The bedroom was dim rather than dark as artificial light bled through the frosted glass window on the door.  Throughout the night there was heavy doors slamming and animated staff conversation , you’d never not forget you were in a hospital.

My head was still a bit scrambled the next morning, it had been a short nights sleep but I had good reason to get up and go.

I texted A through bleary eyes to make sure she was indeed ‘A OK’, texted family, friends and a quick call to my boss to let him know the situation , he was incredibly supportive which was a real boost as it was stressing me more than I’d realised.

hospital corridor

After a nice cold shower inspired by the previous nights (Wim Hoff) read on the ambulance over, I gained access to the Neo-Natal ICU via their secure door buzzer. It has to be secure and you had to buzz every time you left the ward, which included popping to your room.  That buzzer became a place to socialise with other parents while we waited upto several minutes, especially in the evenings when staff numbers were lower, to get let back in.

Inside ICU the little fella was segregated while blood tests established if he’d contracted anything after the breach and eviction from his private womb dwelling.

It might sound silly to say, but he looked so complete!

He was a tiny bundle of limbs, so well formed, so much detail going on! Those little fingers and toes with those tiny nails that looked like a craftsmen had spent a lifetime perfecting, that big bonce with those startlingly big blue eyes and that furrowed brow aimed at a world that made so very little sense.

The nurse was brilliant, answering any and all my questions about my huge eyes baby without judgement and assisting with my first skin to skin contact which is really important in a premature babies development.

I definitely needed some assistance picking him up. I was terrified I’d hold him wrong, break him somehow, become a sickening headline in the tabloids, it didn’t help he was bright red and sore looking ( their skin is very thin those first few days ) but also the trail of wires and tubes attached to him or disappearing up his nose down into his stomach added to my fear.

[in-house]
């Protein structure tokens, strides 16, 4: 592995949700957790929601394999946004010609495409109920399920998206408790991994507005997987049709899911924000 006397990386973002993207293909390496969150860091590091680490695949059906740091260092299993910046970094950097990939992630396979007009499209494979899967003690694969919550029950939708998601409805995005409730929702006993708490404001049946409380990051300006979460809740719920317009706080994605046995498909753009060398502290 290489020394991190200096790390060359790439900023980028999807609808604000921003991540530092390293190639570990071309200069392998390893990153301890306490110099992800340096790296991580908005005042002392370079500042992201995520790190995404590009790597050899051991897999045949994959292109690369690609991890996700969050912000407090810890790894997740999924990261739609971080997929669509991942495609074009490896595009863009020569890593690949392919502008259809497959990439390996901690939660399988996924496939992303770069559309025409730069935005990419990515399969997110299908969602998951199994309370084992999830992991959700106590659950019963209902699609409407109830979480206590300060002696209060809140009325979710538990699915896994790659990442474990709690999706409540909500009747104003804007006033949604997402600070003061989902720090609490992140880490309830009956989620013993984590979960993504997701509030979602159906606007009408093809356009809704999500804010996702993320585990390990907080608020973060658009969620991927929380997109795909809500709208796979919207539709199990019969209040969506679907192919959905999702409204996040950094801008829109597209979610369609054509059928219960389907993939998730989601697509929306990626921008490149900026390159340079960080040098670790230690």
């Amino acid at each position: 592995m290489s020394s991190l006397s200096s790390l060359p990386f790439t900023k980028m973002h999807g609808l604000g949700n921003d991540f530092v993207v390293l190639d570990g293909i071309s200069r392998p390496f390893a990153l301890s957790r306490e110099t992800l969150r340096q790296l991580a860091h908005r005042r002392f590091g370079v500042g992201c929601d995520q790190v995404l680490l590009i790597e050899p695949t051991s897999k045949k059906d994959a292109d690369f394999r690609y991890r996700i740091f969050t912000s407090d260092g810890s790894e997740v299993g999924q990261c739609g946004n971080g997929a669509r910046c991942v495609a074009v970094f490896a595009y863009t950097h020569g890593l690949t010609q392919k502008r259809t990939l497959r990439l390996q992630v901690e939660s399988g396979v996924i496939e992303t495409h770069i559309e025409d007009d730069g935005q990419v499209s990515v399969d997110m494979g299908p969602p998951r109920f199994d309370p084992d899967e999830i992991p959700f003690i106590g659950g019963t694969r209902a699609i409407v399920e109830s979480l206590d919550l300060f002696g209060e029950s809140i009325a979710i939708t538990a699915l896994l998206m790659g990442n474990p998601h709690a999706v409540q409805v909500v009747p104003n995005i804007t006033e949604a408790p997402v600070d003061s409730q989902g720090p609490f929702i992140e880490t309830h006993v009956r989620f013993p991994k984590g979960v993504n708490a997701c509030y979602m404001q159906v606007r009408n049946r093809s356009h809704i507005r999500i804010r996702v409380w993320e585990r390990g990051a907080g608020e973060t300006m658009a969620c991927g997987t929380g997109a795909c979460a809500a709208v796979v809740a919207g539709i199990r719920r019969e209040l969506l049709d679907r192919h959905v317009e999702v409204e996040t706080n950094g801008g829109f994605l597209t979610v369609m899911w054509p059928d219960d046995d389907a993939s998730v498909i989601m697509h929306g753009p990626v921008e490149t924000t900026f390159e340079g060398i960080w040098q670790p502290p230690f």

As I learnt the ropes and did that first nappy change, the contents of which is sooo similar to marmite, I got the welcome news that A was coming to join shortly, getting a lift over with a colleague. Very welcome news as the prospect of spending time in ICU alone with tiny even for a few days wasn’t all that appealing and baby feeding, that was going to get tricky without mum.

A arrived and all was good , a welcome sight after that dramatic (traumatic) little break, seeing her with him triggered a relieving good feeling 🙂

We were given a couples room, the bed was bigger and there was a bit more storage space , we went about unpacking to try and establish some kind of acceptance to the situation that we would be there for a while even though we hoped it would be days.

Days did indeed become weeks.

The main daily routines involved nappy changes, feeding via the ng tube, checking the PH levels via the same NG tube, skin contact , attempting to read books, attempting to do some work, coffee at the hospital M&S cafe, vaping just off the premises next to mentally ill patient reciting the bible which included their own special take on the stories ( one chap started listing off all the animals taken on the ark ) , getting to know the other couples, sharing in the joy as couples left then suffering the down feeling shared with the remaining parents a few hours later.

One downside to the ward was the heat. It got pretty hot in there proven by my dad who upon spending a few minutes in the ward had to vacant to the family room where he slumped into a chair looking dreadful, so much so it alarmed a passing nurse who ran to get the on-site doctor. He just needed some water luckily.

Sat in that room for hours on end could get a bit stifling!

At night because our room was so close to the labor ward things could get pretty theatrical, one thing I highly recommend in that situation is ear plugs, absolutely vital!  As nice as it is to share in someone else’s special moment…..sleep!

Because we were there a few weeks I’d established where the nearest budget supermarket was and would make periodic trips to buy gourmet microwave meals. Confined to a kitchen with only a popty ping (meicrodon) our choices were limited a bit but it wasn’t bad really, the microwaveable meals were a nice welcome step up to the free packed lunches we got each day….not to be scoffed at I must say!

Meeting and chatting with the other parents helped a lot , we made friends with a few couples who evolved into facebook buddies and a whatsapp group where we’ve shared in the good times since ICU graduation.

So now we have a little bundle of scream ( collick ) , but the ears throb less and the heart melts when you see those tiny smiles and silent laughs from that tiny little face peering up at you , anyways , all for future posts.

I couldn’t finish this without saying thankyou so much to the kind staff at Taunton ICU and Bristol ICU. They are brilliant , every single one and at those moments when you are lost, you don’t know what to do, they are there handling things perfectly.

Appreciate them! They do so much!

If you are reading this in ICU in a similar situation then I hope you get out soon, I hope everything works out and make sure you get enough sleep!  God bless.

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